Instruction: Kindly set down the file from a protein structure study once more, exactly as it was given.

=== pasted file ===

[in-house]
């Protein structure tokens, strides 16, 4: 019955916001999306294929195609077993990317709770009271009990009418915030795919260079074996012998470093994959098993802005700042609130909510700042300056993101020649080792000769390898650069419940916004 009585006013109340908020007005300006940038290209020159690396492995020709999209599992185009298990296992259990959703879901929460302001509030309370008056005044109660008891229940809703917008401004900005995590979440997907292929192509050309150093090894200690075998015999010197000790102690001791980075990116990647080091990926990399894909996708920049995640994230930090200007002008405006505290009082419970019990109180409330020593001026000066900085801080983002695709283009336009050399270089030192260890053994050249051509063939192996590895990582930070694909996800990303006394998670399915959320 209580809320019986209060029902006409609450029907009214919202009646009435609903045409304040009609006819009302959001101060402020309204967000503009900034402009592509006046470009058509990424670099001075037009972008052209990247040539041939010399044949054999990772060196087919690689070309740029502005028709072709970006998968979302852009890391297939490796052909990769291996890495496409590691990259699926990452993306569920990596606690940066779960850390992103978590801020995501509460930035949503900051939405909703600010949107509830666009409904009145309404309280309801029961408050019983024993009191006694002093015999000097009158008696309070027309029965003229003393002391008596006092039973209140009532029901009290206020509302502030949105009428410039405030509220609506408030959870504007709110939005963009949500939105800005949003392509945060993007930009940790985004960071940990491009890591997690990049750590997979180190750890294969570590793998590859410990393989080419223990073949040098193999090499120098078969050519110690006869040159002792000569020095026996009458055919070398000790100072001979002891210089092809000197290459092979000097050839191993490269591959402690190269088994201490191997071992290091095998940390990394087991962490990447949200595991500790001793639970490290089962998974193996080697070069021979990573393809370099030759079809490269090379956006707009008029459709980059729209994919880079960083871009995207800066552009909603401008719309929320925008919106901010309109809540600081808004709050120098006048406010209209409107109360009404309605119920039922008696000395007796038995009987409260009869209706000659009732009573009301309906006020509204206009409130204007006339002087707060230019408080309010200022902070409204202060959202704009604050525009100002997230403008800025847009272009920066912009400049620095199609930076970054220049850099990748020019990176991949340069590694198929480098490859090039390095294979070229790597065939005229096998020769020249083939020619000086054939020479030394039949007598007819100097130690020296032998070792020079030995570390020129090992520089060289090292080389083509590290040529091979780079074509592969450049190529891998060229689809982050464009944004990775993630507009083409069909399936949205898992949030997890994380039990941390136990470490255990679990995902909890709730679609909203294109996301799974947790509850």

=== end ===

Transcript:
[in-house]
């Protein structure tokens, strides 16, 4: 019955916001999306294929195609077993990317709770009271009990009418915030795919260079074996012998470093994959098993802005700042609130909510700042300056993101020649080792000769390898650069419940916004 009585006013109340908020007005300006940038290209020159690396492995020709999209599992185009298990296992259990959703879901929460302001509030309370008056005044109660008891229940809703917008401004900005995590979440997907292929192509050309150093090894200690075998015999010197000790102690001791980075990116990647080091990926990399894909996708920049995640994230930090200007002008405006505290009082419970019990109180409330020593001026000066900085801080983002695709283009336009050399270089030192260890053994050249051509063939192996590895990582930070694909996800990303006394998670399915959320 209580809320019986209060029902006409609450029907009214919202009646009435609903045409304040009609006819009302959001101060402020309204967000503009900034402009592509006046470009058509990424670099001075037009972008052209990247040539041939010399044949054999990772060196087919690689070309740029502005028709072709970006998968979302852009890391297939490796052909990769291996890495496409590691990259699926990452993306569920990596606690940066779960850390992103978590801020995501509460930035949503900051939405909703600010949107509830666009409904009145309404309280309801029961408050019983024993009191006694002093015999000097009158008696309070027309029965003229003393002391008596006092039973209140009532029901009290206020509302502030949105009428410039405030509220609506408030959870504007709110939005963009949500939105800005949003392509945060993007930009940790985004960071940990491009890591997690990049750590997979180190750890294969570590793998590859410990393989080419223990073949040098193999090499120098078969050519110690006869040159002792000569020095026996009458055919070398000790100072001979002891210089092809000197290459092979000097050839191993490269591959402690190269088994201490191997071992290091095998940390990394087991962490990447949200595991500790001793639970490290089962998974193996080697070069021979990573393809370099030759079809490269090379956006707009008029459709980059729209994919880079960083871009995207800066552009909603401008719309929320925008919106901010309109809540600081808004709050120098006048406010209209409107109360009404309605119920039922008696000395007796038995009987409260009869209706000659009732009573009301309906006020509204206009409130204007006339002087707060230019408080309010200022902070409204202060959202704009604050525009100002997230403008800025847009272009920066912009400049620095199609930076970054220049850099990748020019990176991949340069590694198929480098490859090039390095294979070229790597065939005229096998020769020249083939020619000086054939020479030394039949007598007819100097130690020296032998070792020079030995570390020129090992520089060289090292080389083509590290040529091979780079074509592969450049190529891998060229689809982050464009944004990775993630507009083409069909399936949205898992949030997890994380039990941390136990470490255990679990995902909890709730679609909203294109996301799974947790509850």